The great French philosopher Rene Descartes once said, “He lives well who is well hidden.” It’s a turn of phrase that I’ve come to live by during my time playing Peach Beach Splash. Blinds closed, doors locked, phone on airplane mode. The harder I am to find while playing this game, the better. I’m a longtime fan of the Senran Kagura series, but it’s not exactly the kind of video game you can binge on a bus ride, or play with the family at Christmas. Regardless, if you love Senran Kagura or anything in the “anime for the lonely bachelor” genre, Peach Beach Splash has got you covered.
The latest entry in the series about sword-clashing ninja girls ditches the bladed weaponry in favor of being what I can only describe as “HBO’s Splatoon”. Your favorite Senran Kagura gals have been gathered to participate in a mysterious water gun tournament that has existed since ancient times. The winning team is rewarded with anything in the world that they want.
The narrative feels unsurprisingly light, with each story focusing on a different ninja school’s trials and tribulations during the tournament. Some of the stories were kind of bland, but my absolute favorite has to be Crimson Squad’s story, in which each girl tries something bizarre in an attempt to get famous on Ninja YouTube. In one chapter, a girl gets sick from consuming wild amounts of pool water, and is unable to be selected in the following story mission, which is maybe the funniest thing I’ve seen happen in this franchise.
Still, for as much fluff as there is in the story mode, it’s all tied together by deep customization and flashy gameplay. Peach Beach Splash has the largest roster to date with over 25 shinobi ladies to choose from, and even more unlockable through various missions. Unfortunately, the rules of the water gun tournament forbid the use of Ninja Arts and unique weapons, effectively meaning there’s no difference between the characters. Besides a unique (and clunky) melee attack, each girl plays exactly the same, meaning your character choice will mainly be a matter of personal preference.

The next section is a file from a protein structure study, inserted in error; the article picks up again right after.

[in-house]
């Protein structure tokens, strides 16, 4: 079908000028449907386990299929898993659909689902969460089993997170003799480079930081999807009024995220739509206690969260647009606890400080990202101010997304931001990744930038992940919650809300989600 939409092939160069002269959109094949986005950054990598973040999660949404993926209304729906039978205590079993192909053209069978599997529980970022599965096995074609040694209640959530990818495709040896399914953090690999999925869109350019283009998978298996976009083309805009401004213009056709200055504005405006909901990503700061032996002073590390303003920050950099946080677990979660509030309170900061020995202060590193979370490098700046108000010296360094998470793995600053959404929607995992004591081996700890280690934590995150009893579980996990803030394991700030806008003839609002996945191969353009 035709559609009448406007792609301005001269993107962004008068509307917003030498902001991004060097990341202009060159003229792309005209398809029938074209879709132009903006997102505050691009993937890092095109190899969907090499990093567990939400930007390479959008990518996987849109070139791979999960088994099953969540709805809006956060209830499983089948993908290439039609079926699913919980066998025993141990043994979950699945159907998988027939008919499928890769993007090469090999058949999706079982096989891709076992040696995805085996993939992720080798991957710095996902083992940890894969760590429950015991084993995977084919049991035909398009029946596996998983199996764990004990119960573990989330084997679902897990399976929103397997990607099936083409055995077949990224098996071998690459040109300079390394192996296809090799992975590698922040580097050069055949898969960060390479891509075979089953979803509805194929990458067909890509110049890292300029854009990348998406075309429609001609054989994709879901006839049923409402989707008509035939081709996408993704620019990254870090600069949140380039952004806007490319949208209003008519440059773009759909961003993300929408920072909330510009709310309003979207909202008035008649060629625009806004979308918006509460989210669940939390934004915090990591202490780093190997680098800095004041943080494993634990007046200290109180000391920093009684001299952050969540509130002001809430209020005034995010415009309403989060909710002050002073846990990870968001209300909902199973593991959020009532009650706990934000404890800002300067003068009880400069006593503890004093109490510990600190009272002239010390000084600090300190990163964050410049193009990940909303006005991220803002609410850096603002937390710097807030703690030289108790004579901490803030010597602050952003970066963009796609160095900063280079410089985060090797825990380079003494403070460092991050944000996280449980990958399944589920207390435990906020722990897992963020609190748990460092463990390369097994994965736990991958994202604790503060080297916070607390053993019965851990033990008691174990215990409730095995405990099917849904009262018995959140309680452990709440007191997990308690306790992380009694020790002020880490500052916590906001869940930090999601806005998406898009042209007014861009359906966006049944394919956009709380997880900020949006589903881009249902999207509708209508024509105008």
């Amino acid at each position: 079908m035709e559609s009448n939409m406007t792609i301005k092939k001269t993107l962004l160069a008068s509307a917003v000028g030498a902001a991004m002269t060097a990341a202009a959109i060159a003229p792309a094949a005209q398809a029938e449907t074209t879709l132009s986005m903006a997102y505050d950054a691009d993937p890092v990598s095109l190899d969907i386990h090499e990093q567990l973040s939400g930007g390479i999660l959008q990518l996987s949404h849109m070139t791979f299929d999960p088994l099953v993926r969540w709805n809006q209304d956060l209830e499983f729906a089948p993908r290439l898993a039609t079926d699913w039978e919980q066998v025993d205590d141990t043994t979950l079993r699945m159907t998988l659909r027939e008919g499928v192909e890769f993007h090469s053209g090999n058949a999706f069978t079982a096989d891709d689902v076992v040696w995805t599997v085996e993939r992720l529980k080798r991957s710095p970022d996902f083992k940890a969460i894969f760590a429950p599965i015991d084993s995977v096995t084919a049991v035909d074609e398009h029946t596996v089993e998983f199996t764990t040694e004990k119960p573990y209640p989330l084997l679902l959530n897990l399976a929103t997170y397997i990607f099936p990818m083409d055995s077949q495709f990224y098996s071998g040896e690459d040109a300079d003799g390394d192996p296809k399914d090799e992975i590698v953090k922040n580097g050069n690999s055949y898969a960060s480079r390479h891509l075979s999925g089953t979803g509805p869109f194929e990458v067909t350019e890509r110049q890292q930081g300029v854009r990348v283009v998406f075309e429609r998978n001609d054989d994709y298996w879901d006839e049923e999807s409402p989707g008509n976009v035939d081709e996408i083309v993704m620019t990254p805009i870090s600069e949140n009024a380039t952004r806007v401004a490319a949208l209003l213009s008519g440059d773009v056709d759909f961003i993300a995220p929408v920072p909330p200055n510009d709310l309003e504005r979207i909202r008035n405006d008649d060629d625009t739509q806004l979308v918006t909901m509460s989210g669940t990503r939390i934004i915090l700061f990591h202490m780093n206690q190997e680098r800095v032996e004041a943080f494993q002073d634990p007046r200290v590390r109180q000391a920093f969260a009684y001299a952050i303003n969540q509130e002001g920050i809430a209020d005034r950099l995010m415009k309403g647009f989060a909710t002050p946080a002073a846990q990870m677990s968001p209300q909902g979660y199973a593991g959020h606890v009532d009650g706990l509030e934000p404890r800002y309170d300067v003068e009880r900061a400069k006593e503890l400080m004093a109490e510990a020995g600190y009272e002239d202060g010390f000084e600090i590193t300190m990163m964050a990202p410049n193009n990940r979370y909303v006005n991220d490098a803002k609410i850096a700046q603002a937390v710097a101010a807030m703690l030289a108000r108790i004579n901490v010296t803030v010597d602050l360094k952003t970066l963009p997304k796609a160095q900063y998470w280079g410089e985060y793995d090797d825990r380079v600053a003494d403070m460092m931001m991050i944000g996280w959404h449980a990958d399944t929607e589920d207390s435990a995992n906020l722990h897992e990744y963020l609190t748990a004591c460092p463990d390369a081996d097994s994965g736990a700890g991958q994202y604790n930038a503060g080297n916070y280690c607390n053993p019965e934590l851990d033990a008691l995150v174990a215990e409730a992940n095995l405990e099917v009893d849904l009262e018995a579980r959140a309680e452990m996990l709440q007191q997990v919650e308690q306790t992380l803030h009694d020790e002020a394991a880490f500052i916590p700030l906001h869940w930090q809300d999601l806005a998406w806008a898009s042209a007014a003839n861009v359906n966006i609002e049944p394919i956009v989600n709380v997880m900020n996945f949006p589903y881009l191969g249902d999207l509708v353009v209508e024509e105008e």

This is made up for by the card deck system, to a certain extent. Beating missions rewards you with packs of collectible cards and currency that you can use to buy even more packs. Every time you get a pack, the visual of a plastic booster-pack pops onto screen, followed by the satisfying ripping of the plastic to reveal the cards within. Each card is either a weapon type, a monster companion, or an ability card adorned with art of girls from the cast.
Ability cards differ based on the cast member they use art of, and equipping them gives you various attacks and assists in-battle. A Miyabi card will always be a black-hole attack, while a Ryobi card will always be an attack boost, and so on. The cards also operate on a rarity system, which could boost attacks from 10% to 50% on the Ryobi card, for example. Duplicate cards act as experience points, instead of this being earned in battle. It’s a weird change, but character levels are rebalanced to take into account the lower amount of exp you’ll be getting compared to previous games.